1942: Kansas City Monarchs defeat the Homestead Grays 4 games to none. Timely hitting by players like Buck O’Neill and Newt Allen, coupled with Hall of Fame pitching by Satchel Paige and Hilton Smith shut down the Grays power in a sweep. Grays players Josh Gibson, Buck Leonard, Sam Bankhead, Jud Wilson couldn’t get timely hits, while pitcher Ray Brown was vulnerable.

1943; The Grays win a seven game series against the Birmingham Black Barons 4 games to 3. The power hitting Grays, supplemented by an aging but still fast Cool Papa Bell squeak out a victory against a Barons team that featured Double Duty Radcliffe still playing after starring in the 1920s World Series.

1944: The Grays pound the Barons again, this time winning in five games.

1945: The Cleveland Buckeyes win their first pennant and stun the Grays in a four game sweep. Buckeyes stars Quincy Trouppe,  future National League Rookie of the Year Sam Jethroe, and Arch Ware proved you could beat the Grays without great power.

1946: The Newark Eagles dethrone the Grays to win the Negro National League title. With future Hall of Famers Larry Doby, Monte Irvin, Biz Mackey (yes, he was still around), and Leon Day, the Eagles take on the Kansas City Monarchs of Satchel Paige, Hilton Smith, Buck O’Neill, Chet Brewer, and Hank Thompson. The Eagles and Monarchs battle for the full seven games before Leon Day wins game seven making the Eagles champs. It was a unique series for two reasons. It was the only Word Series won by a team with a female owner, Effa Manley, and the last series before Jackie Robinson joined the Brooklyn Dodgers.

1947: The New York Cubans make the series for the only time in their history. Their Latin based roster includes Luis Tiant (father of the later American League pitcher), Minnie Minoso, Jose Fernandez, and pitcher Dave Barnhill. They face off against the Buckeyes who had won it all two years previously. Trouppe, Ware, and Jethroe were still around and were joined by pitcher Toothpick Sam Jones. The Cubans won 4 games to 1. The season had been rocked by the arrival of Jackie Robinson in Brooklyn and the departure of the first black players to the white leagues.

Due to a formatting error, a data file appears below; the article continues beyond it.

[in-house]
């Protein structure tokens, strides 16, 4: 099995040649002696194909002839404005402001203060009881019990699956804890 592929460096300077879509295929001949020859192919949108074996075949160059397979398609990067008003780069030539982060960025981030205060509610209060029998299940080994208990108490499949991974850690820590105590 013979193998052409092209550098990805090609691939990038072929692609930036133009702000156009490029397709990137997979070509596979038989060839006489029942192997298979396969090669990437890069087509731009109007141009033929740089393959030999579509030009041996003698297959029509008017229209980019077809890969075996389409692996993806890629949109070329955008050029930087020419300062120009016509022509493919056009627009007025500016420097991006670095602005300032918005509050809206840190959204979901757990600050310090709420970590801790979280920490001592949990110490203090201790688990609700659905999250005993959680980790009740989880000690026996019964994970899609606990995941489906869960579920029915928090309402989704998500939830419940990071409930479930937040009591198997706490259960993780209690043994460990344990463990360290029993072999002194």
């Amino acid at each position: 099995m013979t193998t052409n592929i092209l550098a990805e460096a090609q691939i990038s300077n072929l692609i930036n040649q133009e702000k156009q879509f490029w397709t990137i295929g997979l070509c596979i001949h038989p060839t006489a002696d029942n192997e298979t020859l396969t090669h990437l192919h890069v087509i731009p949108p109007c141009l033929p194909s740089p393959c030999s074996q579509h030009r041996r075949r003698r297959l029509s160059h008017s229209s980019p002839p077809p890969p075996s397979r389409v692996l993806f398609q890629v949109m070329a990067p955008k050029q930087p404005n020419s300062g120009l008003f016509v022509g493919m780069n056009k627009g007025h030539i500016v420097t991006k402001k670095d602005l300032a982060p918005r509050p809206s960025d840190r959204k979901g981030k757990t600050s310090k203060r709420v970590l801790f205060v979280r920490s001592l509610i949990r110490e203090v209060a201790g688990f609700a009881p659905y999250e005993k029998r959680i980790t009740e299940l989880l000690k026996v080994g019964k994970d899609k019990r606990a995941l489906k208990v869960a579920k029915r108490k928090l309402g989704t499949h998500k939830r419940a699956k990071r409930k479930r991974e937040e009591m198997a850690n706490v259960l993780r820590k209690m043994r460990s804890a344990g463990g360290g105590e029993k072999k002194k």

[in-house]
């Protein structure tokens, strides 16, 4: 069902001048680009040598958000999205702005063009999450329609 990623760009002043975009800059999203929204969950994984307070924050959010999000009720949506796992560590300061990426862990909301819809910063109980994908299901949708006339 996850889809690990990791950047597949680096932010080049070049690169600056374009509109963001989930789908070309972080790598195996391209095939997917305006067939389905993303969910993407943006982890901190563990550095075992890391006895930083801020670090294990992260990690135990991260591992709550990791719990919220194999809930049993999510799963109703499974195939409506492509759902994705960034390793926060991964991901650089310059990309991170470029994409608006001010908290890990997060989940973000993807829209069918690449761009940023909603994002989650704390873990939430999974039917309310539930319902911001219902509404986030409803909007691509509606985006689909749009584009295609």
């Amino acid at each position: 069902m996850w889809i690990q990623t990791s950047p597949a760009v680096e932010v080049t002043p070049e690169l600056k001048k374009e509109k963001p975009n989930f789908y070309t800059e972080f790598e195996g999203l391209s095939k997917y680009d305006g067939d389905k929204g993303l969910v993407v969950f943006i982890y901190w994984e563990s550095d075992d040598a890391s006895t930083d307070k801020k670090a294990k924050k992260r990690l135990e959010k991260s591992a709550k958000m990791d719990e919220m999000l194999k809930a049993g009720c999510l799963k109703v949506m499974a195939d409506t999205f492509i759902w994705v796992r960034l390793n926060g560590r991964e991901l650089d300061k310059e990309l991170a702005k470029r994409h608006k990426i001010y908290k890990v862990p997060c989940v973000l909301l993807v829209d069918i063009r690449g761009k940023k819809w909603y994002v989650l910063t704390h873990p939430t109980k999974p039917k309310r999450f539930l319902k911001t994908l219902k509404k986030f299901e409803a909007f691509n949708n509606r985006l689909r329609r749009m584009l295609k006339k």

1948: The Grays returned to the series for the first time since 1945. Gibson was gone, but Leonard and Bankhaead were still around. They were joined by power hitting outfielder Luke Easter. They took on the Black Barons, also returning to the series, for the first time since 1944. Most of their old gang was gone, but they had a new outfielder named Willie Mays who looked promising. Despite Mays, the Barons lost 4 games to 1, thus giving the Grays the last Negro League World Series title.

After 1948 the Negro Leagues floundered. The National League folded, the American League hung on as nothing much more than a minor league. Many teams took to being independent and went back to barnstorming. The era of the great Negro League teams was over. So was their World Series.